November 1st ushers in Diabetes Month. Diabetes organizations are in full swing to raise public awareness about this preventable disease, spreading epidemic and fifth leading cause of death in the U.S.
Here's the global symbol for World Diabetes Day, November 14th:
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What to Know:
If you are overweight, sedentary and have diabetes in your family, get a blood test at your doctor's office that tests for diabetes and pre-diabetes.
Having diabetes, I fly around the country educating fellow patients formally through talks I deliver, and informally when it comes up in conversation. (Yes, that's me above.)
But I recently noticed that in public I have a tendency to hide my diabetes so I don't make others uncomfortable.
The only public place I don't hide it is when I'm out at a restaurant with friends. I take my insulin injection at the table. Yet even though I don't skulk off to a dimly lit ladies room to shoot up, there's something almost furtive about my quick hand gestures: I remove my vial and syringe from my handbag under the table, put the syringe in the vial, draw up my dose, flick air bubbles out of the syringe, pull back a tuck of shirt and inject so discretely that nine times out of ten no one notices.
Injecting in public, however, when I'm not with friends or don't have a table to buffer me, is something I do hastily and try to be unnoticed. Why? Good question and I'm not sure I know the answer other than taking injections and piercing yourself for blood is not something we usually do in public.
Yet, I'm tired of hiding. Aren't you? And aren't we doing the public a disservice by not allowing them to see what managing diabetes is and requires? I know I'm doing myself a disservice; making myself physically smaller by managing my diabetes on the sly, while I have so much to stand tall about living with this disease successfully for almost four decades.
Two years ago, for the first time, I forgot to be discrete. I was sitting in Orlando airport when having just stuck the needle in my stomach, a woman and her young son were standing directly in front of me. They were staring at me in what looked like horror. She's a junkie, I'm sure the woman was thinking. Without thinking myself, I apologized profusely for what she was viewing and scurried away.
I sat down a few rows away with the shadow of evil hanging over me. According to my diabetes etiquette handbook, I don't shoot up without first checking that no one will see -- at least not from the vantage point of standing right on top of me.
A few minutes after switching seats I had another thought. I wished I had said to her, "Don't worry, I have diabetes. I'm taking insulin, and yes, I'm moving out of your seat (I mistakenly ended up in it when she took her son to the restroom) as soon as I get this needle out of my stomach." I wish I had used that moment as a learning opportunity -- for her and her son -- and a validation of myself for all that I do managing my illness.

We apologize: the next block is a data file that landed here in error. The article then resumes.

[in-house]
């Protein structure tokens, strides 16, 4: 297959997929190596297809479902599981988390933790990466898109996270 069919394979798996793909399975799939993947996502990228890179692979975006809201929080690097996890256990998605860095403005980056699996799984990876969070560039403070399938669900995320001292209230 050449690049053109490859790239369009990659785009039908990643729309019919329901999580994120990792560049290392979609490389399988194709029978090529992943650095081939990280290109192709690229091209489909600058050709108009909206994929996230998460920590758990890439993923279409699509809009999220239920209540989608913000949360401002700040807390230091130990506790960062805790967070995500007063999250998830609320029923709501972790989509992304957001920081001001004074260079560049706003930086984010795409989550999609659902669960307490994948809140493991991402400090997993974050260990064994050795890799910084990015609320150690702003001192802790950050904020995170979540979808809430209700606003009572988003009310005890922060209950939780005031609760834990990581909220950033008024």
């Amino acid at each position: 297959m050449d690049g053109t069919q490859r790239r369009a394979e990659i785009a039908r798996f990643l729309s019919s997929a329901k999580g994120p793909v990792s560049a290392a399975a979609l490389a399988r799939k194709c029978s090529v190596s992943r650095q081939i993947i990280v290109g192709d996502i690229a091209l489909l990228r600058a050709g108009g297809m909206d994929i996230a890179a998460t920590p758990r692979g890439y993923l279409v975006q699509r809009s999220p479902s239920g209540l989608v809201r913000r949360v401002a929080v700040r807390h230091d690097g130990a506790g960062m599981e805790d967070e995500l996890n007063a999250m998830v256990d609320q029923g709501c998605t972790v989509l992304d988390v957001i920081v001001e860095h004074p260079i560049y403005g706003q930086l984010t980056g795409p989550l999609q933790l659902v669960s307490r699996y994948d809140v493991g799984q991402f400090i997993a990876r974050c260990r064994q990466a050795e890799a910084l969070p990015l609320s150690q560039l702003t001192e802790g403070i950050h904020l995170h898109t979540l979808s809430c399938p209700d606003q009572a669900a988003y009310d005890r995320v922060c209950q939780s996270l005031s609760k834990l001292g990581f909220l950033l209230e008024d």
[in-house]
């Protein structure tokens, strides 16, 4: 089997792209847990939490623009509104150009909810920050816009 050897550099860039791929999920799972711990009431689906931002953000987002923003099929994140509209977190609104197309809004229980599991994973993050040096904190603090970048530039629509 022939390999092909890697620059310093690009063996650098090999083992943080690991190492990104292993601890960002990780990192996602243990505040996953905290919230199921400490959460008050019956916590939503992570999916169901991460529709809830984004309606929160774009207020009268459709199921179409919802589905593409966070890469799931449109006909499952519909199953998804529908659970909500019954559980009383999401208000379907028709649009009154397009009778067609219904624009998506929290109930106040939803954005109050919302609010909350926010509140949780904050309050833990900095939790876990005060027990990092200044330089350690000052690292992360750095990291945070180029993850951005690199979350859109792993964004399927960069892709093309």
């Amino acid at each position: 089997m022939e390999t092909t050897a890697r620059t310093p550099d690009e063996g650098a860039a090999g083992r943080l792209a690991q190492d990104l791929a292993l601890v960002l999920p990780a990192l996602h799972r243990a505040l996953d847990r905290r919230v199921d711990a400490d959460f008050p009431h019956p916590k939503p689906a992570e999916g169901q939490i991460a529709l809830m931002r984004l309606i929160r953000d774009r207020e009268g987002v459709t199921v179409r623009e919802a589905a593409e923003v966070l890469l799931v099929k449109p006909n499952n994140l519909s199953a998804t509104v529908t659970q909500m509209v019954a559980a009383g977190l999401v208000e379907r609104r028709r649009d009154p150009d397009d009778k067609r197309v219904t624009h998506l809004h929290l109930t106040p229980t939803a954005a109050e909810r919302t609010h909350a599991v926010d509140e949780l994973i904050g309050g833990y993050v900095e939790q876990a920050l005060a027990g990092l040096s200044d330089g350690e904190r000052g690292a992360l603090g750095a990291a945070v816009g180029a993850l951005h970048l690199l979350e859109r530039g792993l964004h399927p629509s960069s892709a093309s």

A few more moments passed when I wondered what it must have looked like to her. It's so out of the ordinary to see people with diabetes, who use insulin, injecting themselves and poking their finger to get a drop of blood to test their blood sugar in public.
I couldn't blame her for her dismay, and it made me wonder where are all my fellow diabetics? Why don't I ever see anyone testing and injecting? It's not just type 1s who use insulin. Forty percent of type 2s use insulin also. Yet I feel we are all squirreling away out of sight doing our dirty deeds.
No wonder we need a Diabetes Month to help the general public see what this part of diabetes is.
I think it's time to open that bathroom door, to stop sneaking off to the restroom (particularly as the lighting is so bad) every time we need to inject or check our blood sugar.
So I'm calling, this month, for people to come out of the bathroom. Let's make it a grassroots movement to raise diabetes awareness. Let's use performing our diabetes tasks as teachable moments. Let's let others see that diabetes is serious business, and at the same time manageable. And, that we're doing our business even if they're standing there.
I wish I could go back and tell that woman in the airport what I thought to tell her minutes later. "I have diabetes and this is what I have to do to take care of it. Do you have any questions I can answer?"
If you bump into me this month don't be surprised by what you might see. And have you got any questions I can answer?
Stay tuned for my next post which will feature a great new video that's part of a campaign where you can help get life-saving insulin and diabetes supplies to children in need around the world.
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